The Mirrar people have won native title recognition over the Jabiru area of the Northern Territory, bringing to an end one of the longest running native title claims in Australia’s history.
An application for native title recognition of the area was filed in the Federal Court on 1 September 1997.
More than 20 years on, Minister Scullion said it brought him immense joy to see the historic final determination go the way of the land’s traditional owners.
“This is a hard-fought, deserved outcome for the Mirrar people,” Minister Scullion said. “They are the true owners of the lands in the north of the Northern Territory.
“This final determination recognises the native title rights and interests of the Mirarr Gundjeihmi, Mirarr Urningangk, and Mirarr Mengerrdji groups.
“Today’s outcome is the right one. The Mirrar people know that and we know that. Their persistence and determination has paid off.”
Jabiru is a small town located in the Kakadu National Park. It is approximately 250 kilometres south-east of Darwin.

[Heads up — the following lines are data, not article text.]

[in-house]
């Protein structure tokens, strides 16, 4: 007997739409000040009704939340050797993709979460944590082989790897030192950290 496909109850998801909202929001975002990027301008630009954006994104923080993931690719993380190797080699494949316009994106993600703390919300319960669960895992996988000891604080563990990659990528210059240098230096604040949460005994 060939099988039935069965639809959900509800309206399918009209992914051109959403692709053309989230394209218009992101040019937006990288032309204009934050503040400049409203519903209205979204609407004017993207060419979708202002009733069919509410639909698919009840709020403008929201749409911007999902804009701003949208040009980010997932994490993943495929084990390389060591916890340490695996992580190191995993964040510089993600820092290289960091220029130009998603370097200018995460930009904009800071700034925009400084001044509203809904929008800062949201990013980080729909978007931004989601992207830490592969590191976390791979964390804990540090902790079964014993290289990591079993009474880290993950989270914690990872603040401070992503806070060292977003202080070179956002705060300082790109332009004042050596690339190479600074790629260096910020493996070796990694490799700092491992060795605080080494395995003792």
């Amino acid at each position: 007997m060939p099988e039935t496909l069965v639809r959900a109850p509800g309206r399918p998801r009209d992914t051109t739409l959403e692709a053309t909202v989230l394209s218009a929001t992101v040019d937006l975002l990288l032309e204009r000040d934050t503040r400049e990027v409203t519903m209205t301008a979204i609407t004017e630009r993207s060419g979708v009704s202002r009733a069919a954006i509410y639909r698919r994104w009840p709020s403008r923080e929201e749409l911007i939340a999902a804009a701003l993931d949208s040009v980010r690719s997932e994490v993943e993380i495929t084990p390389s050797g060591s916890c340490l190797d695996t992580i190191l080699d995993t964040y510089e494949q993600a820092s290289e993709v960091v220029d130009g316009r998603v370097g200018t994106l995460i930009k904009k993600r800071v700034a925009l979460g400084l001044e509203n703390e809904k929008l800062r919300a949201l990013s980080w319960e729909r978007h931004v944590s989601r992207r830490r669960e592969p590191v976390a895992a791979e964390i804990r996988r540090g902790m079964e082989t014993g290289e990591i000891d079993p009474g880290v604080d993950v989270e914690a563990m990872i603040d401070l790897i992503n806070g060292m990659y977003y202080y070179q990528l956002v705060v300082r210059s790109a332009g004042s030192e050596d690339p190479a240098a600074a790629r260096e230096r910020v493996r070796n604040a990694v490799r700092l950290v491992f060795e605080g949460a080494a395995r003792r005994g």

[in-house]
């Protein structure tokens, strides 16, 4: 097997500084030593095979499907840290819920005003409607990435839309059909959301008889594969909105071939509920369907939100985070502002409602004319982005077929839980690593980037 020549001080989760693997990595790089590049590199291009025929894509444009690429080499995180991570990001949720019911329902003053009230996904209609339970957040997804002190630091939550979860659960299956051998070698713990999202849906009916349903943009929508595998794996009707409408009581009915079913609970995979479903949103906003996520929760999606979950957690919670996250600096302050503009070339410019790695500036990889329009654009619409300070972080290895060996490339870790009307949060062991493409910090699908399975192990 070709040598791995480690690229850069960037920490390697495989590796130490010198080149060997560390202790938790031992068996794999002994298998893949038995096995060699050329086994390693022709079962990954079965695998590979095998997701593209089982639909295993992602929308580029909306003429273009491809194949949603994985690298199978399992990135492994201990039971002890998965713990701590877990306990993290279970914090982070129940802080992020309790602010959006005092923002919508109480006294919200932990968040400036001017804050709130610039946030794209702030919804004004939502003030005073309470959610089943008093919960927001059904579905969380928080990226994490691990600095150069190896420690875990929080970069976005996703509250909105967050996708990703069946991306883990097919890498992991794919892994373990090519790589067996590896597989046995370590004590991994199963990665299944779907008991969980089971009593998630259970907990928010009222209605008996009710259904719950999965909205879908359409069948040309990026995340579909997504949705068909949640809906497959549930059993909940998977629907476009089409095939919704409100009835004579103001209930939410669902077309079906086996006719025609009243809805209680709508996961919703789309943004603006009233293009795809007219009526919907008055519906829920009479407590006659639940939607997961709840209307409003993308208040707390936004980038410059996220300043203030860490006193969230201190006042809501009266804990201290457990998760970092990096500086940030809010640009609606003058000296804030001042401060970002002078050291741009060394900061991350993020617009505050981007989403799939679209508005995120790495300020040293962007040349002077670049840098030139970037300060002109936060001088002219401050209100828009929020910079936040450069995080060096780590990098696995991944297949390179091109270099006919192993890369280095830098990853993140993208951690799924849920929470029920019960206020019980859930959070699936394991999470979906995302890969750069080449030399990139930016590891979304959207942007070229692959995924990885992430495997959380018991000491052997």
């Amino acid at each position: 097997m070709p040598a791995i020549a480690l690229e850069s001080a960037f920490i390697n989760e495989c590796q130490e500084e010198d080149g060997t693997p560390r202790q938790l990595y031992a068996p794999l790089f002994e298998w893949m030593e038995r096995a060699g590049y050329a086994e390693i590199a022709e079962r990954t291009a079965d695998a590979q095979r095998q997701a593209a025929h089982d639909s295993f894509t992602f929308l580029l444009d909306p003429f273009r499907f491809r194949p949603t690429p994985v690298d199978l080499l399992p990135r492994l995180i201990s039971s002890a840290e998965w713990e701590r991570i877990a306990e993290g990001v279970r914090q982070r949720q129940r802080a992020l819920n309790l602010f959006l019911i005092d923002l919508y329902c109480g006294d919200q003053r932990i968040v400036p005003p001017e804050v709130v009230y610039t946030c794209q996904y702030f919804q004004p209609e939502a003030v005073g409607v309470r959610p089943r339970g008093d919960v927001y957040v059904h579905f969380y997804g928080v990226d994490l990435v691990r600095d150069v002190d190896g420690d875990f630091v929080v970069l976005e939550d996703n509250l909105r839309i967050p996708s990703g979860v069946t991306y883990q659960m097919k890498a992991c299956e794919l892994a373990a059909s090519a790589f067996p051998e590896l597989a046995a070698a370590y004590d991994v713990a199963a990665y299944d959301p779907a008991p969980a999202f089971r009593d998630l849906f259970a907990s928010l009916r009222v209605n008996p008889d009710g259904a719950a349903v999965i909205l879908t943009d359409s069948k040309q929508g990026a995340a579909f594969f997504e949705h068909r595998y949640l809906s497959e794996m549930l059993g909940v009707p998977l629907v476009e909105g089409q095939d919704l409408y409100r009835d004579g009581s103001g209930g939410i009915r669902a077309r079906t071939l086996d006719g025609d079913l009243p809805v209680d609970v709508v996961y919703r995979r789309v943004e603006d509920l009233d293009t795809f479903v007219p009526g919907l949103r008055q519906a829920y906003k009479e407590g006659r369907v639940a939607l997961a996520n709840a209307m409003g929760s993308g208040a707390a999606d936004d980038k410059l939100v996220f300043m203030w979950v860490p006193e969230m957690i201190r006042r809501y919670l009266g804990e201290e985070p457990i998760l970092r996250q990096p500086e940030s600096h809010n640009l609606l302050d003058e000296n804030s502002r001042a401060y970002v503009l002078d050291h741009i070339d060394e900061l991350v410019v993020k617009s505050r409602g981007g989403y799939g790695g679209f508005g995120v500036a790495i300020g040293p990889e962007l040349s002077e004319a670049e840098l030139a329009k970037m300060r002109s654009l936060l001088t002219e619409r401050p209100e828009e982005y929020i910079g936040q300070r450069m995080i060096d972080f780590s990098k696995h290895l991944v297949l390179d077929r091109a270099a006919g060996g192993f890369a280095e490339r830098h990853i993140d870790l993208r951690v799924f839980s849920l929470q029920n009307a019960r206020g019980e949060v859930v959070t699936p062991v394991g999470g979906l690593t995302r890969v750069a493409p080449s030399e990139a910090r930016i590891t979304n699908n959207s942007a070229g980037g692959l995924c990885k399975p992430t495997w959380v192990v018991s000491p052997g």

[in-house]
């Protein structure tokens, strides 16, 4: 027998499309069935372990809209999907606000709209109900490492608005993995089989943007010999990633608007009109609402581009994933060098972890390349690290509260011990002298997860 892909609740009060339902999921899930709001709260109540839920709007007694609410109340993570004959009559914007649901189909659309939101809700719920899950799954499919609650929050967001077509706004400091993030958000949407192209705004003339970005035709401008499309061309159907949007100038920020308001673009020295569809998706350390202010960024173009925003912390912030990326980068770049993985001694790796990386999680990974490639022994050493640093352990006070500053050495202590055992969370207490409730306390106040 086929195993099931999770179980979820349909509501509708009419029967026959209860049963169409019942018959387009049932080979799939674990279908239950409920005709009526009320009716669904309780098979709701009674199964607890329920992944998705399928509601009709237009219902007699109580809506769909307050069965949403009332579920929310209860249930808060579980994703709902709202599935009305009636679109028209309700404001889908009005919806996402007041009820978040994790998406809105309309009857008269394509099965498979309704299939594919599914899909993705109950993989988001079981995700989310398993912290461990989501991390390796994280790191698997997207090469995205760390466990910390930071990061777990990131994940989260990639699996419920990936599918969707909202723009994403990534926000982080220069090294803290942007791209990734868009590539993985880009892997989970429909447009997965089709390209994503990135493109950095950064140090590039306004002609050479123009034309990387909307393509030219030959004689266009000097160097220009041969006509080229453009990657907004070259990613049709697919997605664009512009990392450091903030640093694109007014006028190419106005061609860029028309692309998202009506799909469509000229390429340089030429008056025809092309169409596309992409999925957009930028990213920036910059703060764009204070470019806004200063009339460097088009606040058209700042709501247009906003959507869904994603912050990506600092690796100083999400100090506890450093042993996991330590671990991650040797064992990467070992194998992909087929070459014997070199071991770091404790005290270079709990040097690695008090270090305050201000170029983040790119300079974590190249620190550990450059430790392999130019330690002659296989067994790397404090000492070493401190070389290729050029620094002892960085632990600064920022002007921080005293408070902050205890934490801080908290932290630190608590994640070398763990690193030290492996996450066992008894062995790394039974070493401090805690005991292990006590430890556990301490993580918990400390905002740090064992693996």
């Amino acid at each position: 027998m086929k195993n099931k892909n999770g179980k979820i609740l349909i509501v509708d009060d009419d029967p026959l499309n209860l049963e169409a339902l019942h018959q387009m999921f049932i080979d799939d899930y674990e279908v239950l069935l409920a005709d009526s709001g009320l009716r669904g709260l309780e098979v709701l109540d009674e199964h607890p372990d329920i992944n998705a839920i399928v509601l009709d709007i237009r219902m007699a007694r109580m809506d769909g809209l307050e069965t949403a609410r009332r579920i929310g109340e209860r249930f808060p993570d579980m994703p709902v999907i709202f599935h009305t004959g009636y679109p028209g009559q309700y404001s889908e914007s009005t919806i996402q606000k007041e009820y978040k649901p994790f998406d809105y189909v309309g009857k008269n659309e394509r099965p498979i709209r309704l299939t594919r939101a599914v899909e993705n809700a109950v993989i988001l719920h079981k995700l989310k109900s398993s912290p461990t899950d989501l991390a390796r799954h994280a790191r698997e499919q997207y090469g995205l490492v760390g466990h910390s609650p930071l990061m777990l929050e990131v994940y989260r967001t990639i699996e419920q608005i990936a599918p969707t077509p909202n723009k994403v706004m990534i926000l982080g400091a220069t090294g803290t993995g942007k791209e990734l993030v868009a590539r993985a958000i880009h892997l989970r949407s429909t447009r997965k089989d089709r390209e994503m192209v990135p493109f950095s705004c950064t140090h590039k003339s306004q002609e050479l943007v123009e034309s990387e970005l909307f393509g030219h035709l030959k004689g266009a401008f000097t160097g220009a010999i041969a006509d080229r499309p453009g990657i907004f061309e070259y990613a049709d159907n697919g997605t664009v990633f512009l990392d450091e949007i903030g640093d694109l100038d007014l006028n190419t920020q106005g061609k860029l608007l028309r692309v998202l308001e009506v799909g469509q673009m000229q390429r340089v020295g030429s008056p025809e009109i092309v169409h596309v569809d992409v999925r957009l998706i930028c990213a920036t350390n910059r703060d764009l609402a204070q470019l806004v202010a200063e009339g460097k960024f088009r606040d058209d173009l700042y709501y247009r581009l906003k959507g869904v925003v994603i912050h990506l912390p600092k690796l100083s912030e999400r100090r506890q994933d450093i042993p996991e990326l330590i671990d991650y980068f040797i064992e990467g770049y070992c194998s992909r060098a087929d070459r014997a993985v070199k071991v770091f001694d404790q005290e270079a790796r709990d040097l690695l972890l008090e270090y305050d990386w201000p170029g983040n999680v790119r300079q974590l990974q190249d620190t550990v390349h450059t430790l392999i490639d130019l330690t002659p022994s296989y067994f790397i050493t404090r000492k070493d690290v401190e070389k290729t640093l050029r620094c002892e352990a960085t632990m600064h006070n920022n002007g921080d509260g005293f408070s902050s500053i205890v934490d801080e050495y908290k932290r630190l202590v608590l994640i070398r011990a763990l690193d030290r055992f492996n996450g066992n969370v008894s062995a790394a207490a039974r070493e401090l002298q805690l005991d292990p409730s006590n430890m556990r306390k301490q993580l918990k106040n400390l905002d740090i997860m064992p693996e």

The determination area covers approximately 1.677 square kilometres of land and covers parts of the Jabiru township as well as areas surrounding the town.
Jabiru was established in 1982 to service the needs of the nearby Ranger uranium mine and provide accommodation for workers.
“Jabiru is very much a part of the fabric of the Top End,” Minister Scullion said. “It is a stunning part of the country – located within the World Heritage listed Kakadu National Park.
“I congratulate everyone who has worked on this claim over the years, and acknowledge the elders who have passed away while the claim has been prosecuted.”
Across Australia, Aboriginal and Torres Strait Islander peoples have had native title claims finalised over approximately 40 per cent of land. The Australian Government is committed to seeing all outstanding claims resolved as soon as possible.
The Morrison Government is also investing more than $20 million to build capacity in Prescribed Bodies Corporate so that Native Title holders can realise the economic, cultural and social aspirations for their land.